-- We've seen this before.
The 2016 season starts right where it left off -- with No. 1 Alabama and No. 2 Clemson leading the polls. But what we haven't experienced is a Week 1 that features a loaded Saturday (Sept. 3) highlighted by the defending national champs opening against No. 20 USC (8 p.m. ET, ABC), Clemson traveling to Auburn (9 p.m., ESPN), No. 15 Houston trying to upend No. 3 Oklahoma (noon ET, ABC) and No. 5 LSU taking on Wisconsin at Lambeau Field (3:30 p.m ET, ABC), followed by No. 10 Notre Dame heading to Texas (7:30 p.m. ET, ABC) for a Sunday showdown.
As Maximus from "Gladiator" would ask,?"Are you not entertained?!"
As if those ranked matchups aren't enough, No. 4 Florida State and No. 11 Ole Miss cap the weekend with a Labor Day battle (8 p.m. ET, ESPN) that will punctuate an unprecedented opening to the season that could shake up the playoff picture before the selection committee even begins to draw it up.
Sunday's Top 25? It's a starting point, an educated guess at this year's front-runners for the College Football Playoff. It's a holdover until the selection committee releases its first official ranking on Nov. 1. Take a closer look, though, and it offers some potential storylines that could make for fascinating debates within the selection committee meeting room:
Could the ACC get two teams in the top four?
Sure. So could the SEC. The reason the CFP is set up the way it is -- without automatic qualifiers -- is so the selection committee has the freedom to select two teams from one conference. Nowhere does it say that a team must win its league title to earn a spot in a semifinal (otherwise Notre Dame would be out of luck entirely). The tricky part is that a team that failed to win a conference title bears the burden of being "unequivocally" one of the four best teams in the country.
What does that mean? "Clearly" one of the four best, CFP executive director Bill Hancock says. That team doesn't have to be a unanimous vote among the 12 committee members, but there has to be no doubt in the meeting room that the ACC's Atlantic Division runner-up -- either No. 2 Clemson or No. 4 Florida State -- is better than one of the other Power 5 conference champions and Notre Dame. If Clemson's only loss of the season is by three points to an undefeated FSU team in Tallahassee, there's no question that the Tigers would at least be considered for a semifinal. The same can be said for a one-loss FSU team that beats Ole Miss and Florida. If there's a one-loss Notre Dame team (No. 10 in the AP's preseason rankings) in the mix, though, this scenario gets much murkier.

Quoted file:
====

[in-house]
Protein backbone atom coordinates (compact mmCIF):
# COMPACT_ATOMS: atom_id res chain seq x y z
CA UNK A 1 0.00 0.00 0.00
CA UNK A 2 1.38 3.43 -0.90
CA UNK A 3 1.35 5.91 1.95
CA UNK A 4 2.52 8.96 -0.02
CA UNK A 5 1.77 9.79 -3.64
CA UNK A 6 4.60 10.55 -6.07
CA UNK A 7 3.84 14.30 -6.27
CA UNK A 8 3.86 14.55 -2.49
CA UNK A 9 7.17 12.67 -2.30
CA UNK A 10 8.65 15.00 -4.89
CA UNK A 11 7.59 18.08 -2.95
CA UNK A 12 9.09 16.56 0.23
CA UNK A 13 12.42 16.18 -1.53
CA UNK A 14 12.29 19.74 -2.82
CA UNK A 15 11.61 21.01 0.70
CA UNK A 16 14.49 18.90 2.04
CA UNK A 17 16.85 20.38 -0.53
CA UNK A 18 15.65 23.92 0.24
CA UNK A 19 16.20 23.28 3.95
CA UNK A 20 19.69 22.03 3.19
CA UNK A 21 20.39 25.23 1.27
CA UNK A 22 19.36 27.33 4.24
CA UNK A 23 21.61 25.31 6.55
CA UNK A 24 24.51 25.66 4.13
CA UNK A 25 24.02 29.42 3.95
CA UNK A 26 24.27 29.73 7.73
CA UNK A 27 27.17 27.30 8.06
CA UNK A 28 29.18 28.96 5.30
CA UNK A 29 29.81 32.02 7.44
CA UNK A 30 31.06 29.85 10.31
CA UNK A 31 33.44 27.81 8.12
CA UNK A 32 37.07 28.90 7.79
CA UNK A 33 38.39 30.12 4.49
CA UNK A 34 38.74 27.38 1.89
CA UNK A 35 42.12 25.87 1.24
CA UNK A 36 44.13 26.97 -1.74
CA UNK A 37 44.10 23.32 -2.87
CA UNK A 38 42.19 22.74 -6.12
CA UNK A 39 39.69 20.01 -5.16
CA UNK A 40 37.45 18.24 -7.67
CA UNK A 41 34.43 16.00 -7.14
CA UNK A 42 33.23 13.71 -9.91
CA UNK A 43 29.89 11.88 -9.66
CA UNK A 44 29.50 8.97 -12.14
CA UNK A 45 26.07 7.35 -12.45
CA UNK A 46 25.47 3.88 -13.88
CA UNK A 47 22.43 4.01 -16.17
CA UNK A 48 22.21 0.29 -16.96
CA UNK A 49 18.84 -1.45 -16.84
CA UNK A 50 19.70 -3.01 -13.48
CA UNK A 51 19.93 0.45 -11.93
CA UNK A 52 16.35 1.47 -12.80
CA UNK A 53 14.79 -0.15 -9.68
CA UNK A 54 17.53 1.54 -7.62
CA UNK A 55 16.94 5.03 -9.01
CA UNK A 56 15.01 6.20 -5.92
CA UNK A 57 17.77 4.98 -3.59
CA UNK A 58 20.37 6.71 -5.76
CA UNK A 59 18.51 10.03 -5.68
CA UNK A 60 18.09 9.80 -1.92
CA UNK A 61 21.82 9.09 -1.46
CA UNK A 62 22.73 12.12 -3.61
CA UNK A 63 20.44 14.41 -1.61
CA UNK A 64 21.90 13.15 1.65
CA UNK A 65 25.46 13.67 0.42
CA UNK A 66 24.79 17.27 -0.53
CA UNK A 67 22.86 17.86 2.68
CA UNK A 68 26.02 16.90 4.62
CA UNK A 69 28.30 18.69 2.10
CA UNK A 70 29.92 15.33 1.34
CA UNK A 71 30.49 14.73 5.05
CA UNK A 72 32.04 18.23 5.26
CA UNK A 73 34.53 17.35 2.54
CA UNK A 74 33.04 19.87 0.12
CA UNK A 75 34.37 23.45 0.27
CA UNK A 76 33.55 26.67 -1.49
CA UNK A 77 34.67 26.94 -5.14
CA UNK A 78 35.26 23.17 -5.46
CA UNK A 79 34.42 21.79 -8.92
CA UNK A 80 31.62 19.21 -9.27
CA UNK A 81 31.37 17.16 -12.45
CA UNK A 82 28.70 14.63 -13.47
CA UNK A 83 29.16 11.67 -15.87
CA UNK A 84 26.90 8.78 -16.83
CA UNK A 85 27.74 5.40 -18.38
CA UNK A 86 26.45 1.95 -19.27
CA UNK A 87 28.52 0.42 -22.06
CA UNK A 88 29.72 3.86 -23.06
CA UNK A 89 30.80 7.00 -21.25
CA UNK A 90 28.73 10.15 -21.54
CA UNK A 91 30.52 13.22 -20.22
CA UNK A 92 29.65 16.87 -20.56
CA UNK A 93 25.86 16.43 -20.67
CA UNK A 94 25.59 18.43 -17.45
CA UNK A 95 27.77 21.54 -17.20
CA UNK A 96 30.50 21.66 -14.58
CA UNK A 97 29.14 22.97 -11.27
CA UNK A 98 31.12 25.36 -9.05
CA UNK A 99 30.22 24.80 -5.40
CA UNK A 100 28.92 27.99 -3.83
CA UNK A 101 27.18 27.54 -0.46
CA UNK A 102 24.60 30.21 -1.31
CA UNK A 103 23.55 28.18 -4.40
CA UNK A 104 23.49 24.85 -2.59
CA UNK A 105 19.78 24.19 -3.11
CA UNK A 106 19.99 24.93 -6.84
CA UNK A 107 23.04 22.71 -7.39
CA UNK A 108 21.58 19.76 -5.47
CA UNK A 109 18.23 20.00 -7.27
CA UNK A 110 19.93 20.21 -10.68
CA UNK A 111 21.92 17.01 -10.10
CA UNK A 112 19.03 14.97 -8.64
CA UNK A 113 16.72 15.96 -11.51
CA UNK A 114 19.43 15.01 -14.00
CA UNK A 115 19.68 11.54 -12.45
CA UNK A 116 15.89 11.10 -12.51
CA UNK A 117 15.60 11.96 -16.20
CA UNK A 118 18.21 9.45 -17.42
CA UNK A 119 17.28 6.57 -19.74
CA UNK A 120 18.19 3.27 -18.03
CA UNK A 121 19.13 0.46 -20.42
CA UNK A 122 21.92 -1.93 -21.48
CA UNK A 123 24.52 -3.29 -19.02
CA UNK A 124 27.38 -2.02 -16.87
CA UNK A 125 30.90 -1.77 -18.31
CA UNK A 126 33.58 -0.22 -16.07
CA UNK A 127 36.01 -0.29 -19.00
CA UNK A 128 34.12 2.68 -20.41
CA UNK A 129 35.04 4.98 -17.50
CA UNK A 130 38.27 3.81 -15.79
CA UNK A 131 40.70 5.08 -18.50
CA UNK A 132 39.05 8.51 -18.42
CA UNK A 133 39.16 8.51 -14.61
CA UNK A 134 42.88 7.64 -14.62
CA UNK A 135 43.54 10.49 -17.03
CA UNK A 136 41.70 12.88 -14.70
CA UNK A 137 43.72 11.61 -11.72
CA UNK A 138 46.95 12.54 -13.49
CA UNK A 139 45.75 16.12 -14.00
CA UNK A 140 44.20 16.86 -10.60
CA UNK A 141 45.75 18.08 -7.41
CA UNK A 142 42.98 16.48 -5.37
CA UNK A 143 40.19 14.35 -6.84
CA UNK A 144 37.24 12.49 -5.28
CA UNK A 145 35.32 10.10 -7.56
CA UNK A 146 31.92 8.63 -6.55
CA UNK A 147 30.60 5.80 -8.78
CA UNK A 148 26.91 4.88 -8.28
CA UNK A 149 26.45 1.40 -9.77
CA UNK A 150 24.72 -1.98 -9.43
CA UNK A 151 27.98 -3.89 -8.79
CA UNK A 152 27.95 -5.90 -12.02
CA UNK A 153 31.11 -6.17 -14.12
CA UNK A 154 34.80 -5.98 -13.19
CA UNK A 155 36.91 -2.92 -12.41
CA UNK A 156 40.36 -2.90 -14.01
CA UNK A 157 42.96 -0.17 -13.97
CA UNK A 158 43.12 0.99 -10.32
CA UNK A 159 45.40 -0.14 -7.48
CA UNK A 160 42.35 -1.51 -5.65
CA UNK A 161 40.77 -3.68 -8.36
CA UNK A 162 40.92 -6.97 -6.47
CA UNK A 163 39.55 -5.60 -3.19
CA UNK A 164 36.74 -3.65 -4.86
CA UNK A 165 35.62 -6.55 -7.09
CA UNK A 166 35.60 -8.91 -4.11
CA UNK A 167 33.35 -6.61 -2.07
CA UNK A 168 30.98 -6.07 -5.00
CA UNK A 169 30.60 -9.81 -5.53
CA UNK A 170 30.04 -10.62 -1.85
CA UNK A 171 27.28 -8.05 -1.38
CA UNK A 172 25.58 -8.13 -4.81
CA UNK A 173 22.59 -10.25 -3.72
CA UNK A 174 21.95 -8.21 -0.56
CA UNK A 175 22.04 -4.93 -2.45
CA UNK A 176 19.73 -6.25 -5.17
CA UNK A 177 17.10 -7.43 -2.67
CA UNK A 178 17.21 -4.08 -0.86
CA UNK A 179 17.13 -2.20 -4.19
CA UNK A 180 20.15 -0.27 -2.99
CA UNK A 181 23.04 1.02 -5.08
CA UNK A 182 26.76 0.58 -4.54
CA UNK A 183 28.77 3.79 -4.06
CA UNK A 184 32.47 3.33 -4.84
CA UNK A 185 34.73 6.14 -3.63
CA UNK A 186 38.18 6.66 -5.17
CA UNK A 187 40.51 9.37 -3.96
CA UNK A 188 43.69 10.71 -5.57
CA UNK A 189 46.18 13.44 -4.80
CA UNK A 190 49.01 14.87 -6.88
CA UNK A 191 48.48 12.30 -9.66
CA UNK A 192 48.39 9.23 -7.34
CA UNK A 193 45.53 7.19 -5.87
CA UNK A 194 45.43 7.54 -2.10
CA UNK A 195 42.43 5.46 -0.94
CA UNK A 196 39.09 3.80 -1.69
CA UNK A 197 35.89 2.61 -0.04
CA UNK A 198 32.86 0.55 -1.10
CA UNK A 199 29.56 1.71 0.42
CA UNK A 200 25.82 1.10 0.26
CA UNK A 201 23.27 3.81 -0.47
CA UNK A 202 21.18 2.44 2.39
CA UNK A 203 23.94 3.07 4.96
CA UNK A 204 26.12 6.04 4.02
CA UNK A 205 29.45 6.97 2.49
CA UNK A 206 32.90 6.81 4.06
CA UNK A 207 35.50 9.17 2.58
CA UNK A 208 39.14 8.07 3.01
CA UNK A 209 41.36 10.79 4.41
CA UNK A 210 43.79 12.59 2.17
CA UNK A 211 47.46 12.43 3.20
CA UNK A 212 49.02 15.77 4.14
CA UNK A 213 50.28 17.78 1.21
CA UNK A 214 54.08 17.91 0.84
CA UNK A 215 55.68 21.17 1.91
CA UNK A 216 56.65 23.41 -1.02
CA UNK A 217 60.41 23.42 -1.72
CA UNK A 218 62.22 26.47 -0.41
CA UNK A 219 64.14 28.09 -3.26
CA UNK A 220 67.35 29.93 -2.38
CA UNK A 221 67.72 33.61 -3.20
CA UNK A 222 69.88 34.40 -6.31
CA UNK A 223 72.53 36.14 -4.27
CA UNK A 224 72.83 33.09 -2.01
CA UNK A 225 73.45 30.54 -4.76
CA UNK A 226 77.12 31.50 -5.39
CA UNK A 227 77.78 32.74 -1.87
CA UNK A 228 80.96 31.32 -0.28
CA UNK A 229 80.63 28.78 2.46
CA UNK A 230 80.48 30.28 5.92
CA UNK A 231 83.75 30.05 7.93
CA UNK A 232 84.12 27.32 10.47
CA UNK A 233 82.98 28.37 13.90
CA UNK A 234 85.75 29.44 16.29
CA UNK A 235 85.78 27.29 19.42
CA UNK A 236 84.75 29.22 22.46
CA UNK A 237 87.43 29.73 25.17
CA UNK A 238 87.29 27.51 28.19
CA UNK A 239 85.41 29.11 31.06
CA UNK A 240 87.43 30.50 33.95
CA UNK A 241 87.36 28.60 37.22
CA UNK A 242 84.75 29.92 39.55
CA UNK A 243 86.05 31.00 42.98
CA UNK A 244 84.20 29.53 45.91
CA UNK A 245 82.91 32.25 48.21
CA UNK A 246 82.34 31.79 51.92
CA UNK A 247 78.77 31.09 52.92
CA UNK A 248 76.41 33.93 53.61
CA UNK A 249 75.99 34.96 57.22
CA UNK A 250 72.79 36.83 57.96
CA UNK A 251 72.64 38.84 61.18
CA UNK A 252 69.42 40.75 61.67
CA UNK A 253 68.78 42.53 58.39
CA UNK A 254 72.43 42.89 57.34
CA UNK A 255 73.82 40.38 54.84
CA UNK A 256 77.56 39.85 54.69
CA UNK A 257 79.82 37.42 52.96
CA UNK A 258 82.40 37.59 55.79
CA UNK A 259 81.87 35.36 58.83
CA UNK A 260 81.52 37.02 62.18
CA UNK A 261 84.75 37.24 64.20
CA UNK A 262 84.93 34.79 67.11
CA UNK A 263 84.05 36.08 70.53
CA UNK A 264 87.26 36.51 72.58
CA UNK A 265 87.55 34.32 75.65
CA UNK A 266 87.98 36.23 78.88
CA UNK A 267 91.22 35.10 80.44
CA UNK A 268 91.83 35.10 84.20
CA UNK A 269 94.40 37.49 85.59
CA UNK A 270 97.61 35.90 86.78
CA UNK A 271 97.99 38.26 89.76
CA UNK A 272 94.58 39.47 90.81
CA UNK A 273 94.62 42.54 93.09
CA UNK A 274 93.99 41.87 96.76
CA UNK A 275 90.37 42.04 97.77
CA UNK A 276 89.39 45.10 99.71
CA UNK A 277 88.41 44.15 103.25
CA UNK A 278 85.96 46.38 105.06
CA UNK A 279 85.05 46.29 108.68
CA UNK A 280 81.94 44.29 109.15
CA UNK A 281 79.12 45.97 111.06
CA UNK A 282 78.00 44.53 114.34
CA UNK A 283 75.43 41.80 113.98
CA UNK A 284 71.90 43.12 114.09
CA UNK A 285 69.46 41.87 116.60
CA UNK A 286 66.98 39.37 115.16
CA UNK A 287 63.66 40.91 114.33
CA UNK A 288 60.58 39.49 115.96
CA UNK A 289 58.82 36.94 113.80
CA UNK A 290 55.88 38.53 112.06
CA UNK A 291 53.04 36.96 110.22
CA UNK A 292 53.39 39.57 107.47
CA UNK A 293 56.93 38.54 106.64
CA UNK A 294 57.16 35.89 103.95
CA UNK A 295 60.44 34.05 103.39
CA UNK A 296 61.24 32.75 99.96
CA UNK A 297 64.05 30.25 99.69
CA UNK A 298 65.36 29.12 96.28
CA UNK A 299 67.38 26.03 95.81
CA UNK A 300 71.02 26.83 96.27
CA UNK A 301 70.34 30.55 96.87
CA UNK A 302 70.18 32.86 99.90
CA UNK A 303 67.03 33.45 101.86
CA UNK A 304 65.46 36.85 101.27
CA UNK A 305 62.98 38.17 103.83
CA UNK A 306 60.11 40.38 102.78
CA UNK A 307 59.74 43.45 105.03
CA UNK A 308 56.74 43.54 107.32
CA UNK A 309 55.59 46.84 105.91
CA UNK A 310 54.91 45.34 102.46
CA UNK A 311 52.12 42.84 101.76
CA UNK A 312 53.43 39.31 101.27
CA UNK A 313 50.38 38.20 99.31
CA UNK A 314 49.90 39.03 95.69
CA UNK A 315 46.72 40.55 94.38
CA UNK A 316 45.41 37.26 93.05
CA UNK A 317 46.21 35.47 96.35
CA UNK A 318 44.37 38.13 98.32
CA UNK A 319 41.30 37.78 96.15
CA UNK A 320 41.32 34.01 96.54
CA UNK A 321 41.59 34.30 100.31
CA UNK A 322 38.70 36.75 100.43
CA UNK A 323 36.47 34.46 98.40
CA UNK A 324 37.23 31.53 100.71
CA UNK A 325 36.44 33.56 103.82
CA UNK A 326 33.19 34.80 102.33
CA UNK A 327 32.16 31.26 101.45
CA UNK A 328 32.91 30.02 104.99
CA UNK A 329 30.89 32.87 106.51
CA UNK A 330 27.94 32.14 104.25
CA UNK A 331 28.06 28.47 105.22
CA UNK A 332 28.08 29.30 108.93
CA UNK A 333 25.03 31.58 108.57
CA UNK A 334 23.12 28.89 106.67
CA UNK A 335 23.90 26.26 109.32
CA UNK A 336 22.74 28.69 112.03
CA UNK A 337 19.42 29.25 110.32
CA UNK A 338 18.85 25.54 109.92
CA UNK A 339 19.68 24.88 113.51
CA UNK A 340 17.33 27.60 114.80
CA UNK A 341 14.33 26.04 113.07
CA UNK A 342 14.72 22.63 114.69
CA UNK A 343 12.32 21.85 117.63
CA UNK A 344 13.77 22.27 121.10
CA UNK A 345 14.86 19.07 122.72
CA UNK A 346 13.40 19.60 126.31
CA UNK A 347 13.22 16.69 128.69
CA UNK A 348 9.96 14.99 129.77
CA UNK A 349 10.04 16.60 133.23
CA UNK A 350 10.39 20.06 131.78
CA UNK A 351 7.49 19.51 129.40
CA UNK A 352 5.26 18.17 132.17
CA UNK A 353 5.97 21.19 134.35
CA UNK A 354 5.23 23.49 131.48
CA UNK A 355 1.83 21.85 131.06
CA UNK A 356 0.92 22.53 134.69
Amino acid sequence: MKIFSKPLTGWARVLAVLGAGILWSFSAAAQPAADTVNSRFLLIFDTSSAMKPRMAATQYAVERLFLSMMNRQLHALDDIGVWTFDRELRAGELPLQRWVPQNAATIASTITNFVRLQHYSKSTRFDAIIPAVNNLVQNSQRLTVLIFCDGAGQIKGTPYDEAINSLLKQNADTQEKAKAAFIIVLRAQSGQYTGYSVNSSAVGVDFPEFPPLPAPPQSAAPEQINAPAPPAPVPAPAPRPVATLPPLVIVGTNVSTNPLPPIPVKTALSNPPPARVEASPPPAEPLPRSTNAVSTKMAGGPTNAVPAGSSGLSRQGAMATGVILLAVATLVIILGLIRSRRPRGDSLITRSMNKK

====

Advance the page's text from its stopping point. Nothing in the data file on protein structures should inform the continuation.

Will a new team crash the playoff party?
The top four teams in the AP poll -- Alabama, Clemson, Oklahoma and Florida State -- have already been on this ride. Can't somebody else get a turn? At No. 5, LSU is the highest-ranked team that hasn't participated in the playoff yet. If LSU loses to Wisconsin in Week 1, the Tigers' margin for error shrinks drastically, but any team that has a shot to win its league -- especially the SEC West champ -- has a chance at the top four. Remember, there is almost always a surprise team. Iowa wasn't ranked in last year's preseason poll, and the Hawkeyes were in the committee's top four heading into the Big Ten title game. This year, it could be No. 9 Tennessee, No. 13 TCU or No. 14 Washington that could make significant leaps.
Will the Pac-12 get shut out again?
At No. 8, Stanford is the highest-ranked Pac-12 team in the poll, and it's a safe pick this time of year, as the Cardinal have won three of the past four league titles. The problem isn't Stanford. Or UCLA. Or USC. It's a grueling, nine-game league schedule, which is a major reason ESPN's Football Power Index projects a 65 percent chance that the Pac-12 champ loses multiple games in conference play. Not only will the members of this league beat up on one another -- the Pac-12 has five teams ranked this preseason -- but also USC opens against Bama, and UCLA opens against Texas A&M. Strength of schedule? Check. Undefeated team? Good luck.
What about Jim Harbaugh?
College football's most polarizing personality and Twitter account were one of the top storylines of the summer, but look at the AP Poll and -- gasp! -- Ohio State (No. 6) is still ranked ahead of Michigan (No. 7). Until proved otherwise, the Buckeyes remain the team to beat. ESPN's FPI tells a different story, as it projects the Wolverines to win their first outright Big Ten title since 2003. In order to do that, Michigan has to win at Michigan State, at Iowa and at Ohio State. It's unlikely that we'll know Michigan's true place in the playoff until late November.